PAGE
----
"Volunteering in a grade school may not seem immediately appealing to older Americans," said study leader Erwin Tan, assistant professor of geriatrics at the Johns Hopkins University. "But honestly, our volunteers say it's an enriching experience, and, it turns out, it may be good for you."
In a study of 113 men and women age 60 and older, the researchers investigated the subjects' physical health as it related to their activity levels. Fifty-nine were involved in the Experience Corps Baltimore, a volunteer program designed at Johns Hopkins' Center for Aging that places elderly volunteers in kindergarten and grammar-school classrooms to be mentors and tutors for 15 hours a week. The other 54 individuals were not enrolled in any volunteer work and served as a control group.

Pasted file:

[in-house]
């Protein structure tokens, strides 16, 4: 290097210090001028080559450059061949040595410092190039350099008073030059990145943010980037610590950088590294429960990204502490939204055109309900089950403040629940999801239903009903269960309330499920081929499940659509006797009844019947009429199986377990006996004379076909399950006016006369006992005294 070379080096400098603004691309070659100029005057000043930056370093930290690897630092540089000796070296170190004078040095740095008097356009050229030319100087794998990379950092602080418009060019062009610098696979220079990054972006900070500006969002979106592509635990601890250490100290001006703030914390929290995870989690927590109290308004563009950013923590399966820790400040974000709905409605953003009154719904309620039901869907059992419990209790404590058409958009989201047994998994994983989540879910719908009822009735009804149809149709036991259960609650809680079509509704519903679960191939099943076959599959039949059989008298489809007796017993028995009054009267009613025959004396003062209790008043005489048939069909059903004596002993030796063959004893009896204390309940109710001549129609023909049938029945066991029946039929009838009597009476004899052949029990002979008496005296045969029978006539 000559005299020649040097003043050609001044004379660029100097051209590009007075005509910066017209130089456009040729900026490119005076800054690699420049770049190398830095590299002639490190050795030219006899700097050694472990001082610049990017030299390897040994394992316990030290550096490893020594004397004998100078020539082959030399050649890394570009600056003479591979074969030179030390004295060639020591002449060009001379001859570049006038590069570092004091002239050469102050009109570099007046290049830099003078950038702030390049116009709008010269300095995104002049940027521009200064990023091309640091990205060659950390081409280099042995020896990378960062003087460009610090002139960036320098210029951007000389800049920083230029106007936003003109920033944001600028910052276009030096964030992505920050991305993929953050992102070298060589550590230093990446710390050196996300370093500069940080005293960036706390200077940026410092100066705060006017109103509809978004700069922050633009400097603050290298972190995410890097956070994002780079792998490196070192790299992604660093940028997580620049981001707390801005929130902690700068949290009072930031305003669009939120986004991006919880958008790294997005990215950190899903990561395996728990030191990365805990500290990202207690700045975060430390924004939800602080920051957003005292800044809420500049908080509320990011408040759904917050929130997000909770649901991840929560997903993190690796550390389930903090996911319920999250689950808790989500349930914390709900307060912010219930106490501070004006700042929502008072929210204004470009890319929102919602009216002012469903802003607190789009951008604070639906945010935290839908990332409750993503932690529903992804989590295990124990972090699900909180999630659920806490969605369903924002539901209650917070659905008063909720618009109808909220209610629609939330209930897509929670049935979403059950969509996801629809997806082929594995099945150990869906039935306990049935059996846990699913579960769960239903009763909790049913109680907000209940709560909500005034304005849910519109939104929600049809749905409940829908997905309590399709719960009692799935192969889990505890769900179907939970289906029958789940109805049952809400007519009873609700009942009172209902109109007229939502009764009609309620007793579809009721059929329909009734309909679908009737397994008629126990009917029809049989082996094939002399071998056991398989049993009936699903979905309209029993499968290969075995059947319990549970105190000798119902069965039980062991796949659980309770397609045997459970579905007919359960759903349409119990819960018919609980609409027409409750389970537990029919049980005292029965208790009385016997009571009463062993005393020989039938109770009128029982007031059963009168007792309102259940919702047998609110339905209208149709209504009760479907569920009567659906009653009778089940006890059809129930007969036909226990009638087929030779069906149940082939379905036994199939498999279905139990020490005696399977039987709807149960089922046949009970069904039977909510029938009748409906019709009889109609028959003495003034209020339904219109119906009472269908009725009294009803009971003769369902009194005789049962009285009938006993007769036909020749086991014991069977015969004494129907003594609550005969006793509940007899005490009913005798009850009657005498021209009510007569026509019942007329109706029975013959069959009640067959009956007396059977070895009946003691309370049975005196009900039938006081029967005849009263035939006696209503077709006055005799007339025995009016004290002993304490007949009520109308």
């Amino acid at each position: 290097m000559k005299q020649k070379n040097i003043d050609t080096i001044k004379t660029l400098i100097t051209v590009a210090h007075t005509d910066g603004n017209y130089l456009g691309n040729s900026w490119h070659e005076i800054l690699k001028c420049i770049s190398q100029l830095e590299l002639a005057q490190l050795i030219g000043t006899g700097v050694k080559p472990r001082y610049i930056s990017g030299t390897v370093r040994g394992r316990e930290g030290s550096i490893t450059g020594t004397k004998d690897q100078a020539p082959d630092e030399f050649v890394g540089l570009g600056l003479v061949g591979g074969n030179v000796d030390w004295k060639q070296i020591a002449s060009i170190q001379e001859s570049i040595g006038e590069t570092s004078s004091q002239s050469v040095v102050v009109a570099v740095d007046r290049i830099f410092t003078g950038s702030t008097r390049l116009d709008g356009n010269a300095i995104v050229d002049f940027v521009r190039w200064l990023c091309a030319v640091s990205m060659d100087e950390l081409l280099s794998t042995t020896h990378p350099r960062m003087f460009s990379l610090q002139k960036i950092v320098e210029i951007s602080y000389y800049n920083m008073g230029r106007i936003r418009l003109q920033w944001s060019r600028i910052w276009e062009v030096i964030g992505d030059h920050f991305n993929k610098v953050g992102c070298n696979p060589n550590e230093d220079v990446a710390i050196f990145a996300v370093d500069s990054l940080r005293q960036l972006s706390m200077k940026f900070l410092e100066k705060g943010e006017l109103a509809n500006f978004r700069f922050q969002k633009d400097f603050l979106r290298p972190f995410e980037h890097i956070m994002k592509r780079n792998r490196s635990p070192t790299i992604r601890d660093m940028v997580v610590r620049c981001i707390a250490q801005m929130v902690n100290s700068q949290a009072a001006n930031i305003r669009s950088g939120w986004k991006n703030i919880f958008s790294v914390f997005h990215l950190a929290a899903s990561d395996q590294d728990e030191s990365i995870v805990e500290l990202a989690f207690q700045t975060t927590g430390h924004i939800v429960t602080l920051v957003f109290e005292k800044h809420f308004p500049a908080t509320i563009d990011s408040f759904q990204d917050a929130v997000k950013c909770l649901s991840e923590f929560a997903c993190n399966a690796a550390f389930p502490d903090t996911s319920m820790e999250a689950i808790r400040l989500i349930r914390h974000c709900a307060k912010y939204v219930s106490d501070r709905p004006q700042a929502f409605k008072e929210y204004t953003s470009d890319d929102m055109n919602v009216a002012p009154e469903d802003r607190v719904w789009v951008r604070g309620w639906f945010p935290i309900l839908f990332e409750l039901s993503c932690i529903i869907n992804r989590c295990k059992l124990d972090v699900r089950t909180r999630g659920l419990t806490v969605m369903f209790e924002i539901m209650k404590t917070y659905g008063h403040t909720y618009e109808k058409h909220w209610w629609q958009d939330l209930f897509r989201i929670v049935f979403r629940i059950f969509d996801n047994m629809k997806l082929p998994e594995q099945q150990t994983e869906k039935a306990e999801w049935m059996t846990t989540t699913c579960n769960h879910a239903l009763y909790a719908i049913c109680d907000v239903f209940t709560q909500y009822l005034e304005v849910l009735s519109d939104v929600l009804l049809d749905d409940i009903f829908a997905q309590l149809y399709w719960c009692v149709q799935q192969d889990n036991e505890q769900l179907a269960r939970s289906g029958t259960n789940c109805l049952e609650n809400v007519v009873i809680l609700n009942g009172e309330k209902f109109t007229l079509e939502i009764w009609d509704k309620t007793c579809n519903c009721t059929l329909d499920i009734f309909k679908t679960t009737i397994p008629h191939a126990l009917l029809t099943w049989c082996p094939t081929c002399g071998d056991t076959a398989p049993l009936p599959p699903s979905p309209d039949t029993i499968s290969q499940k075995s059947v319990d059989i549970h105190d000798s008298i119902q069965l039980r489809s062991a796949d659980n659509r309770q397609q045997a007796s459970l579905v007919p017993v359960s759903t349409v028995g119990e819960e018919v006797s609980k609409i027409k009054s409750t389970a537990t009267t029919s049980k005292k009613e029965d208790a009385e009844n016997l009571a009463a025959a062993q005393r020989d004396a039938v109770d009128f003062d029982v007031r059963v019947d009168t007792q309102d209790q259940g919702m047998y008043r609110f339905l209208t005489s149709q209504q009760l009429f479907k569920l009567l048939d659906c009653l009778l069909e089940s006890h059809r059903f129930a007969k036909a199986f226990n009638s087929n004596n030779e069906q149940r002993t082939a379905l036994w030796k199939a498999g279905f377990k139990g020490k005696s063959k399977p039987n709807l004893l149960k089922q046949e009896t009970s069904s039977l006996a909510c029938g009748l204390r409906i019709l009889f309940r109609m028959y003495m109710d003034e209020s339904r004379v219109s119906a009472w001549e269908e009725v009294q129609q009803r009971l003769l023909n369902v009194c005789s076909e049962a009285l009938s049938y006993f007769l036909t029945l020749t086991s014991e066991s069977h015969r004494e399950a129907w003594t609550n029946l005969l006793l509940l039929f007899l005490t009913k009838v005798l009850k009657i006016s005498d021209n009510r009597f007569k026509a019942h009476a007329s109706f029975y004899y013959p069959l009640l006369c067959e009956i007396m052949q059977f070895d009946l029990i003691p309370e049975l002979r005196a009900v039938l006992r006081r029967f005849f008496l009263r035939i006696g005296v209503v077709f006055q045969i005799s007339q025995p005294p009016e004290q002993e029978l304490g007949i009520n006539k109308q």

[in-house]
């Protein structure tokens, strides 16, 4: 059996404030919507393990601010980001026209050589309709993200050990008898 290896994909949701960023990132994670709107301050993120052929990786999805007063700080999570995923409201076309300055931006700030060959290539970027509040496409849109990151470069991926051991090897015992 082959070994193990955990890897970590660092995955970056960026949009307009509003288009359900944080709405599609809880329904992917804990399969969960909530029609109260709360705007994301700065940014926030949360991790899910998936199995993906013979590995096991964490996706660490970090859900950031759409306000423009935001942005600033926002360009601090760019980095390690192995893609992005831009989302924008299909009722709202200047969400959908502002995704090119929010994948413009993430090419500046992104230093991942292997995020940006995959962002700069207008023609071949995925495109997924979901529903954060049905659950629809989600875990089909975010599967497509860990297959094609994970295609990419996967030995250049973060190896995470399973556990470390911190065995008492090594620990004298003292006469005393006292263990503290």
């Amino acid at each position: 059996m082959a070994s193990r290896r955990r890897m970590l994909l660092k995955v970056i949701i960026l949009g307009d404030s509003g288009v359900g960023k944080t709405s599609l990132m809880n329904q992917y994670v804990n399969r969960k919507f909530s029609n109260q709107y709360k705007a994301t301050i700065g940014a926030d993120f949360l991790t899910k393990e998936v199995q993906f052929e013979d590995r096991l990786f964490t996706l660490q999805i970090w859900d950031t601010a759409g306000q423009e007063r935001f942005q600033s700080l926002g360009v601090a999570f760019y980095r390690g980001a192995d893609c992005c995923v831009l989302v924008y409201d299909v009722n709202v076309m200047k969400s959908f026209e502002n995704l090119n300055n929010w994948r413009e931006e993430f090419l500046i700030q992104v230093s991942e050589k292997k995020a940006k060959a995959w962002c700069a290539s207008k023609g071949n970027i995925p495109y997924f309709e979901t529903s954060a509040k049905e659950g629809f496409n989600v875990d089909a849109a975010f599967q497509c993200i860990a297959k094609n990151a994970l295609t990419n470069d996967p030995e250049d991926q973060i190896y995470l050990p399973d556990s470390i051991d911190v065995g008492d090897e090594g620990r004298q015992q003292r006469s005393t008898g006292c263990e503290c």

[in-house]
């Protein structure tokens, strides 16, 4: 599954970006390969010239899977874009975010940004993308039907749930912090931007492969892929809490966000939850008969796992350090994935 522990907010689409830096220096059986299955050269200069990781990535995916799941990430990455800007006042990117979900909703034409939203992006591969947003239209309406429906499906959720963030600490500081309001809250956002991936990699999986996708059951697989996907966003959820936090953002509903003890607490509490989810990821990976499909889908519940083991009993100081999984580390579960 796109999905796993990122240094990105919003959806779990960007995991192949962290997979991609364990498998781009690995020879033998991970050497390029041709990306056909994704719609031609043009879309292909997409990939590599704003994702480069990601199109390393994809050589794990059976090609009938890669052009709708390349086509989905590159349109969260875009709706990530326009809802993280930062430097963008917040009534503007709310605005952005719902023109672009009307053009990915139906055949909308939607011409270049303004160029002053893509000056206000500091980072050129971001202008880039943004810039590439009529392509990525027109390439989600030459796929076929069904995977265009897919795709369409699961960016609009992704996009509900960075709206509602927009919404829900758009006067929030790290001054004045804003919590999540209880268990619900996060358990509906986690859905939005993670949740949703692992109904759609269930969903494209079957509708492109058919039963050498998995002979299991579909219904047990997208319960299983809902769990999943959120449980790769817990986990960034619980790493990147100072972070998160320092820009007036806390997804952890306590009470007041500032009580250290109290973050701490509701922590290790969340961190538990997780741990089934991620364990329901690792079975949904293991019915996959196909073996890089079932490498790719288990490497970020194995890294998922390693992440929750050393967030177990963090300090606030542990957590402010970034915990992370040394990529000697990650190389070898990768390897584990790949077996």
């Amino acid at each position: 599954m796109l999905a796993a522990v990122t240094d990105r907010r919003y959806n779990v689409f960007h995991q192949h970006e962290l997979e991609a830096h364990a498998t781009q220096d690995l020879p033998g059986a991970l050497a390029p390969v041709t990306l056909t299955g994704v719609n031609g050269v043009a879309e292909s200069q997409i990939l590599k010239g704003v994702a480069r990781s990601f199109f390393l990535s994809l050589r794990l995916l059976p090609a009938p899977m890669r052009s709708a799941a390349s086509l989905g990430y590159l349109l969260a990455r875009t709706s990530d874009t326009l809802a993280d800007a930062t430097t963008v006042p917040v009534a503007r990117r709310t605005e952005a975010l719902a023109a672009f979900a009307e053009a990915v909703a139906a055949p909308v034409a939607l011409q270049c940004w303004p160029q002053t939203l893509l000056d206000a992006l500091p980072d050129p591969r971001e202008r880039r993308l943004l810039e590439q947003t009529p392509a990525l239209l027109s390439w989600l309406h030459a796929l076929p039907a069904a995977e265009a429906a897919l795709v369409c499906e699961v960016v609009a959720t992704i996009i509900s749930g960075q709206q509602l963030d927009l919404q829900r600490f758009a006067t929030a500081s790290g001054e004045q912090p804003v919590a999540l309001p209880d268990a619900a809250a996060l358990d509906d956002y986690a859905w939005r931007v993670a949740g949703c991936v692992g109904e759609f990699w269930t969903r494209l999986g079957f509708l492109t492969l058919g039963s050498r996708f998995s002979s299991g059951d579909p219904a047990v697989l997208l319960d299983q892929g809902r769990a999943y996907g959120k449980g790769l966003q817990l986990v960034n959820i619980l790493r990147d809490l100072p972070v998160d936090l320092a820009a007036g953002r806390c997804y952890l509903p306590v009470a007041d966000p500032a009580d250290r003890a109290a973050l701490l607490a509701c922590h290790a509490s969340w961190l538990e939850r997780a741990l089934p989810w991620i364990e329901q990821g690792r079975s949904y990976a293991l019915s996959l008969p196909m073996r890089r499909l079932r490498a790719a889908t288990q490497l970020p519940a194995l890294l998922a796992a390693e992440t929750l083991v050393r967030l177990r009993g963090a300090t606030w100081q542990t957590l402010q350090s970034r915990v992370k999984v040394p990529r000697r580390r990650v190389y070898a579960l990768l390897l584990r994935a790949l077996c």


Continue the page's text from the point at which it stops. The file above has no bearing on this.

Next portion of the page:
Volunteering resulted in increased physical and mental activity and the seniors' becoming more active at home when doing household chores, gardening and home maintenance activities, according to the study published in the Journal of Urban Health.